I never thought that at the age of 19, after playing softball for 14 or 15 years, I would be learning how to throw.
I don't mean this as a negative statement, I just literally never pictured myself here.
After our first day of practice with our new coach, it was obvious that we were in desperate need of some basic training. So, for an entire week, we started over, from the very beginning. With every new task we were learning, Coach described it as "This is how a Seton Hill softball player..." and she would fill in the blank. We started by learning simple, everyday things, such as how to come to practice, which meant running down the hill to the field if you were coming from class. It was a task that would normally cause embarrassment, but for us it was about pride. It was about showing that we wanted to be there, and we wouldn't settle for being the joke of the school.
We spent close to an hour only on stretching and warm-ups; a task that typically takes a half hour at most. It was one of the most rigorous warm-ups that we had ever experienced, and I found myself wondering how I would ever be able to play a doubleheader after barely surviving our warm-up! But as the days went on, we started to learn how to throw the right way, as if we were back in the 1st grade, and things started to fall into place.
Warm-ups continued to be difficult, but day by day it got just a little bit easier. Throwing, on the other hand, took a little bit longer to get a handle on. Coach explained it over and over to us, but it was evident that something just wasn't translating. We could break it down into steps, but putting it all together when we did four corners* just wasn't happening. At this point in our practice, we experienced for the first time in a very long while what it was like for a coach to stick with us and not give up on our team.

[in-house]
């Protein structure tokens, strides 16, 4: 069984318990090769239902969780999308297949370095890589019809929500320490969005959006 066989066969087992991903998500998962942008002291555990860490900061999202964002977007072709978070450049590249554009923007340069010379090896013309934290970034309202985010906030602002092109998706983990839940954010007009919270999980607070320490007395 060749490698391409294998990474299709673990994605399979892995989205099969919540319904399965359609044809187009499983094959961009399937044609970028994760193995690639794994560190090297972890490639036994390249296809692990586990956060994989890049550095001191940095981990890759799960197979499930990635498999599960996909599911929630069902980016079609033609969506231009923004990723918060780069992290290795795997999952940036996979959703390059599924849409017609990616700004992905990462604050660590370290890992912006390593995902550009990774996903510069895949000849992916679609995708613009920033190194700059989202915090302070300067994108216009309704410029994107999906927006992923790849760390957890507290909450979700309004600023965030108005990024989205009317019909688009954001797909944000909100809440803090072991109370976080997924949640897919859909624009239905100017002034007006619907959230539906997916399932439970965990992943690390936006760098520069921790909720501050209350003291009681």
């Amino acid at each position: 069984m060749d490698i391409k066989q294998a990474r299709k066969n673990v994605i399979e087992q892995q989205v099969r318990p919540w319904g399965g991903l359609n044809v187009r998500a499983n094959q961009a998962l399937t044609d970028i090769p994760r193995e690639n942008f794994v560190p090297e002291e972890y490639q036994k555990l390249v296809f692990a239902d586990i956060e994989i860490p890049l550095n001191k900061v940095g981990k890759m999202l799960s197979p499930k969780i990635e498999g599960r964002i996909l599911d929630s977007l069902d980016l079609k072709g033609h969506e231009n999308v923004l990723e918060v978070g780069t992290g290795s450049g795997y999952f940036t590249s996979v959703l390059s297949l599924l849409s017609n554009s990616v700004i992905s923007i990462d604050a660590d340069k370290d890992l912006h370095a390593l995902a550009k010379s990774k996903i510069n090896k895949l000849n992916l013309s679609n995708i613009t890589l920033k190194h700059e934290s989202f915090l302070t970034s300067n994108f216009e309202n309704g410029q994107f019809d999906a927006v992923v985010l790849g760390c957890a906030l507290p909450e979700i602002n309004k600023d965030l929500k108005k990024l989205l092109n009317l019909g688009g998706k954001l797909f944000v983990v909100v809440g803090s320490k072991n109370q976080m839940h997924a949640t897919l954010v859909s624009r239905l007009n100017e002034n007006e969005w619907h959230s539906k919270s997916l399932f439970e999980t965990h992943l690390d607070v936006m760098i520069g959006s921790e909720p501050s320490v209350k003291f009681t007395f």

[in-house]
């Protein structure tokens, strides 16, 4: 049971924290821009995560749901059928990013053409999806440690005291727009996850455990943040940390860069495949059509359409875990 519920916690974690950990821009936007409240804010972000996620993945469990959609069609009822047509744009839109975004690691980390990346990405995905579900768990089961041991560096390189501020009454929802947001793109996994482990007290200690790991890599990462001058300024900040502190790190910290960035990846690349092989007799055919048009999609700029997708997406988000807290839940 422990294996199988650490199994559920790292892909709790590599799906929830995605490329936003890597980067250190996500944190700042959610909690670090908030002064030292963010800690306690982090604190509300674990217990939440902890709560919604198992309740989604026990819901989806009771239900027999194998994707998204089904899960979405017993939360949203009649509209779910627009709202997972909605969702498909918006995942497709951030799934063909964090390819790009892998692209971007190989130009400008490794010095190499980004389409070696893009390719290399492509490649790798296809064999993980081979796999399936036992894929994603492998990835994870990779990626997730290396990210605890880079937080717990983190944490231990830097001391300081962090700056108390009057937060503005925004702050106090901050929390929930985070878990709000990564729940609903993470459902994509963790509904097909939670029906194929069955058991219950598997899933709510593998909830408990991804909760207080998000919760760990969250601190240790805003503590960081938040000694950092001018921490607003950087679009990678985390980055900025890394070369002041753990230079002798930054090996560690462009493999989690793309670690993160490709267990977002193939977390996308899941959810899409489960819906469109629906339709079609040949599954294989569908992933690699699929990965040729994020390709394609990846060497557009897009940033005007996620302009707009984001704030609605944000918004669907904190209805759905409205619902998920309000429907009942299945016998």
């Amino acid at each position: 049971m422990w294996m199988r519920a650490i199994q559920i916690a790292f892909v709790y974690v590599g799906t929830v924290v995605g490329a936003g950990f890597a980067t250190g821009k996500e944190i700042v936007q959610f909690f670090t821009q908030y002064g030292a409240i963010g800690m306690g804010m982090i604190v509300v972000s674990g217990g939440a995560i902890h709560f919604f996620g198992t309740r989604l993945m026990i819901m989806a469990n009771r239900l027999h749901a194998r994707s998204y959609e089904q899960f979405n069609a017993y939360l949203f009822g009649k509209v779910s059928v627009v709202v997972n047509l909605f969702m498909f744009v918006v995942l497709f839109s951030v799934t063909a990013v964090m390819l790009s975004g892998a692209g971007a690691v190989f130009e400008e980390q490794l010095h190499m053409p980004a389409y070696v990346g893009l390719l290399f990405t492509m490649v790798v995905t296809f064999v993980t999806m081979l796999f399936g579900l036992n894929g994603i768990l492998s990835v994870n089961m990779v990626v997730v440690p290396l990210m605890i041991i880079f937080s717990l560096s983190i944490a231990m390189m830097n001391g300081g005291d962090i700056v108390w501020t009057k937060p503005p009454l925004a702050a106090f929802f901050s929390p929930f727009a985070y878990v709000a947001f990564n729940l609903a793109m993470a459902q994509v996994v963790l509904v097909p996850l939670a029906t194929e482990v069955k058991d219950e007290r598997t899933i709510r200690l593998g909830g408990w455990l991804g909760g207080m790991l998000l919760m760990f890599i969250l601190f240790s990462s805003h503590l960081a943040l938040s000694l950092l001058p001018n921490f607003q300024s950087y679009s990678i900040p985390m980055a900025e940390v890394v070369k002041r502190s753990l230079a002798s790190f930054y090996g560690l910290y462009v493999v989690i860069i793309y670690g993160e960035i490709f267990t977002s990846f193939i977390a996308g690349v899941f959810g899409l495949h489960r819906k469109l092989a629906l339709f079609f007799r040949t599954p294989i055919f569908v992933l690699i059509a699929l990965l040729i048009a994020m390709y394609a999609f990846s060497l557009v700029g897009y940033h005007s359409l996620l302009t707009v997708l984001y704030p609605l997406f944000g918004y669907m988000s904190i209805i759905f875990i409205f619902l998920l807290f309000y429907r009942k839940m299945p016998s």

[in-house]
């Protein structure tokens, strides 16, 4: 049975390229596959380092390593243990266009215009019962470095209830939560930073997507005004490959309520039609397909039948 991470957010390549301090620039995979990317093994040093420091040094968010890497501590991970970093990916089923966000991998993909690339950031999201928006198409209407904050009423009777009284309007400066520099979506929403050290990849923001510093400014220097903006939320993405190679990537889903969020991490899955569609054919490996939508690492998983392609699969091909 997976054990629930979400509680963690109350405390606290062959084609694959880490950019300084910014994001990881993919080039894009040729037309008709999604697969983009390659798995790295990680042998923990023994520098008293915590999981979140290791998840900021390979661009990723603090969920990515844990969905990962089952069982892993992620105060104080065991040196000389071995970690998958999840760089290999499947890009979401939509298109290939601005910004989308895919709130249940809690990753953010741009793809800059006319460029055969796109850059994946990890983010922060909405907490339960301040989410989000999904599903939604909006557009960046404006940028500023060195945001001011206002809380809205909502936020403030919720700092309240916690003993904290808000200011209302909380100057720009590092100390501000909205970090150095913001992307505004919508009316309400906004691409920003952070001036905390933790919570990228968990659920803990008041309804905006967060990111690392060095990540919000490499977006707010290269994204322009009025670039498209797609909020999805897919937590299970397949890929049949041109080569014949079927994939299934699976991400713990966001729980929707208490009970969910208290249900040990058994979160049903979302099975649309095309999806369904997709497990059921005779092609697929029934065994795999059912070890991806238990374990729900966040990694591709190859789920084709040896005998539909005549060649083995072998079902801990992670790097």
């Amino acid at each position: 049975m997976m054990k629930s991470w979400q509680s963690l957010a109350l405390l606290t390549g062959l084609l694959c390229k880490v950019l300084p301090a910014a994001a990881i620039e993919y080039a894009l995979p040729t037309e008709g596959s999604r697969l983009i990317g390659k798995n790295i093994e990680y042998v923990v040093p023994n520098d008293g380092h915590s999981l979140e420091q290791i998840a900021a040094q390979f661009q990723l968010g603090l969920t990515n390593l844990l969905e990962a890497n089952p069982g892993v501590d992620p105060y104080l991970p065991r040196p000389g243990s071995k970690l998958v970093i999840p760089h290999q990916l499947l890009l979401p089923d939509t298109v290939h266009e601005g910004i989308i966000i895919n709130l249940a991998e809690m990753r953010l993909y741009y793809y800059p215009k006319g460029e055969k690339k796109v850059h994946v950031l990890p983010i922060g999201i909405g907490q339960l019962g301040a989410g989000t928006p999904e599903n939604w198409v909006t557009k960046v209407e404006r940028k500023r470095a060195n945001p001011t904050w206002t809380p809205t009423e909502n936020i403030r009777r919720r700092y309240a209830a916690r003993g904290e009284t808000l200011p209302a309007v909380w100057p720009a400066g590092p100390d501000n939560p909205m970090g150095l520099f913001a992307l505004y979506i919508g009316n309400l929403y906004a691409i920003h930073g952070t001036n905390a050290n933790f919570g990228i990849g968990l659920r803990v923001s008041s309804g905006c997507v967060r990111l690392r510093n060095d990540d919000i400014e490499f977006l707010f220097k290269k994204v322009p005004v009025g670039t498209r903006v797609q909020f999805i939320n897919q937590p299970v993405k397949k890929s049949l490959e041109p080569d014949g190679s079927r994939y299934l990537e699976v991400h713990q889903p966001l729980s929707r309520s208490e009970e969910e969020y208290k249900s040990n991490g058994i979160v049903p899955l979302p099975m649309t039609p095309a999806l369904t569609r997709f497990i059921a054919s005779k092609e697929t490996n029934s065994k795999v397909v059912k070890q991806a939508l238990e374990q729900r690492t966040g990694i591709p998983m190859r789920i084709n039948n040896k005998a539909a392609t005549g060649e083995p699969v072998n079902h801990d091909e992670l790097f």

It wasn't making any sense to us, and we continued to throw and catch incorrectly, but not once did Coach yell at us. She didn't make us get on the line and start running until she said to stop, because she knew we could get it. All we needed was another explanation and some encouragement, not to be shouted at or berated like some of us may have experienced in the past. After a quick water break, where the coaches proceeded to tell dumb jokes in order to clear our minds for a moment, we returned to our positions on the field and started counting how many times we could catch or throw cleanly in a row.
To give you a tiny bit of background, in past years, I doubt we made it past 50 or 60 in a row on a perfect day. This time, we found ourselves unstoppable. Throw after throw we kept counting. 50, 51...75, 76...98, 99...and we reached 110 before we finally committed an error. 110. One hundred and ten perfect throws. I don't know if I have ever felt a greater sense of accomplishment than I felt in that one moment. Smiles instantly spread across everyone's faces, and the excitement was palpable. We felt like we could do anything.
The next day we attempted four corners again, and I will admit that we struggled in the beginning. But eventually, the numbers started to climb higher and higher. We were passing 110, 150, 170, and finally made it to 200. We watched our coach literally run onto the field cheering for us. We thought that 110 was great the day before, but 200? As a team, along with our coaches, we never even considered giving up. All of our hard work finally presented results. Once again, we felt on top of the world.
In past years, no one really took us seriously. Other teams in our conference didn't, and neither did our own fellow griffins. The softball team was a joke. Now, if another team or a SHU student would look down on that field and see us complete 200 perfect throws, we would be taken seriously. This spring we're going to intimidate teams and show them that we have what it takes.
*Four corners, for those of you who don't know, is a drill commonly used by softball teams. The players split up evenly at each base and throw to each consecutive base (home to first, first to second, second to third, and third back to home). After throwing, each player moves to the back of the line at their particular base and the next player takes their turn.